* July household spending down 0.2 pct yr/yr vs f'cast +0.7
* Jobless rate flat, job availability at 43-year high
* Inflation remains subdued despite strengthening economy (Adds analyst quote, detail)
TOKYO, Aug 29 (Reuters) - Japan's household spending unexpectedly fell in July from a year earlier after last month's spike, casting some doubt on the sustainability of a domestic demand-driven economic recovery seen as vital to boosting tepid inflation.
The data keeps pressure on policymakers betting that a tightening labour market will boost wages and lift consumption, thereby allowing companies to raise prices and help the Bank of Japan achieve its ambitious 2 percent inflation goal.
Household spending slid 0.2 percent in July from a year earlier after hitting a two-year high in June, government data showed on Tuesday, confounding a median market forecast for a 0.7 percent increase.
The jobless rate was flat at 2.8 percent in July and 1.52 jobs were available per applicant, the highest since 1974, separate data showed, a sign the economy continued to enjoy what many analysts consider as near full employment.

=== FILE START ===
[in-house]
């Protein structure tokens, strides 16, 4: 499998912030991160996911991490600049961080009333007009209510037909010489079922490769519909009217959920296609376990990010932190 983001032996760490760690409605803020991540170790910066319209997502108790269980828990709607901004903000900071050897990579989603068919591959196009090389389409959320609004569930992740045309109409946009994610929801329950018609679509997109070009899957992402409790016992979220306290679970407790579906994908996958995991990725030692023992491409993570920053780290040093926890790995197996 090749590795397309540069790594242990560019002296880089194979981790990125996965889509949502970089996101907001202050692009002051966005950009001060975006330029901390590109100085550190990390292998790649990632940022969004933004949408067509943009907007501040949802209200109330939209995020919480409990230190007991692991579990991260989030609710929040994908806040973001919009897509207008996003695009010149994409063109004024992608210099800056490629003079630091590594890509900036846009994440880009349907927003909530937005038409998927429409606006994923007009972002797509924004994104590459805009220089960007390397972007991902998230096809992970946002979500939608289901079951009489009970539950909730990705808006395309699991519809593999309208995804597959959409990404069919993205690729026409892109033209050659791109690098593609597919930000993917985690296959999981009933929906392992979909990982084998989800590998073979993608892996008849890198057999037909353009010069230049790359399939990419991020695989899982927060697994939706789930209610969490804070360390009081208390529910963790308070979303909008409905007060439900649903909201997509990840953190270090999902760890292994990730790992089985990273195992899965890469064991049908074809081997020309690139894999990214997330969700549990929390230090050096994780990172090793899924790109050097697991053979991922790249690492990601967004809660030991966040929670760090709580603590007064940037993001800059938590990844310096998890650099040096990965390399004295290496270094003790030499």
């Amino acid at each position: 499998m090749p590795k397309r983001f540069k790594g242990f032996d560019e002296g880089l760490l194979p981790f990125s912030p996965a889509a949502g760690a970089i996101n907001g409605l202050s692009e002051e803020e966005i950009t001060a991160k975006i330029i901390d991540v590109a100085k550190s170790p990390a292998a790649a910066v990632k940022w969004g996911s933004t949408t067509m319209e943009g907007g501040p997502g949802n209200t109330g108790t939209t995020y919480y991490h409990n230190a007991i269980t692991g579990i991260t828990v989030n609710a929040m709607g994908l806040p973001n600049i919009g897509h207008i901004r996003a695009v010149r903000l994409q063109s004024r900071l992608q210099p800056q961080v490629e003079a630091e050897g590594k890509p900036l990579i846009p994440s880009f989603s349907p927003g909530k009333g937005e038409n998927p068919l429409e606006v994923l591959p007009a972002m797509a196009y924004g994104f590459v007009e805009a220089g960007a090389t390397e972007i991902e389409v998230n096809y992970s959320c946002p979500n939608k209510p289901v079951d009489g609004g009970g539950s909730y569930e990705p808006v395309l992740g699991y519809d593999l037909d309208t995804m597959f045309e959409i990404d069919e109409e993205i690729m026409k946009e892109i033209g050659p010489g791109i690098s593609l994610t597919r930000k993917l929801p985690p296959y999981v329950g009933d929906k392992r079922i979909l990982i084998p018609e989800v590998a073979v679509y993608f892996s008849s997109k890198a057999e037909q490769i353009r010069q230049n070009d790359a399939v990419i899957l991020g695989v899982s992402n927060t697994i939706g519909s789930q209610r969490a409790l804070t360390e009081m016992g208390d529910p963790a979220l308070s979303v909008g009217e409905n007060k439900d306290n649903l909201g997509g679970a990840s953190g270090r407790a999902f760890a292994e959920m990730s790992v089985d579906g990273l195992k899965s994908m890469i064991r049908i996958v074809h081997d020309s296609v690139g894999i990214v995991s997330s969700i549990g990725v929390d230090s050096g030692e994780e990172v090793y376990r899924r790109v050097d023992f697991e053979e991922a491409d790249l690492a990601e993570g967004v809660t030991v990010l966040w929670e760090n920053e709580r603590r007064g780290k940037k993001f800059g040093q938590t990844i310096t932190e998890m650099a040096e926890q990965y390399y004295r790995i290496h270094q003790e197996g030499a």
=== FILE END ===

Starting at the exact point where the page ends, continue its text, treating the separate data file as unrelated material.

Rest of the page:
"We are not too worried about the slowdown in household spending in July as strong job growth continues to support household incomes," said Marcel Thieliant, senior Japan economist at Capital Economics.
"The upshot is that even though the tight labour market has yet to result in a marked pick-up in wage growth, strong job gains continue to support household incomes."
Japan's economy expanded at the fastest pace in more than two years in the second quarter as consumer and company spending picked up.
But price and wage growth remain stubbornly weak with firms still wary of passing on profits to employees, raising doubts over whether the second-quarter's bounce can be sustained.
The uncertain outlook on consumption has not only discouraged many companies from raising prices but has also driven some to cut prices.
Retail giant Aeon said last week it will cut the prices of 114 food and grocery items at 2,800 outlets to attract consumers, and make up the cost by streamlining operations.
Core consumer prices rose 0.5 percent in July from a year earlier, marking a seventh straight gaining month but still quite a distance from the BOJ's 2 percent target. (Editing by Shri Navaratnam)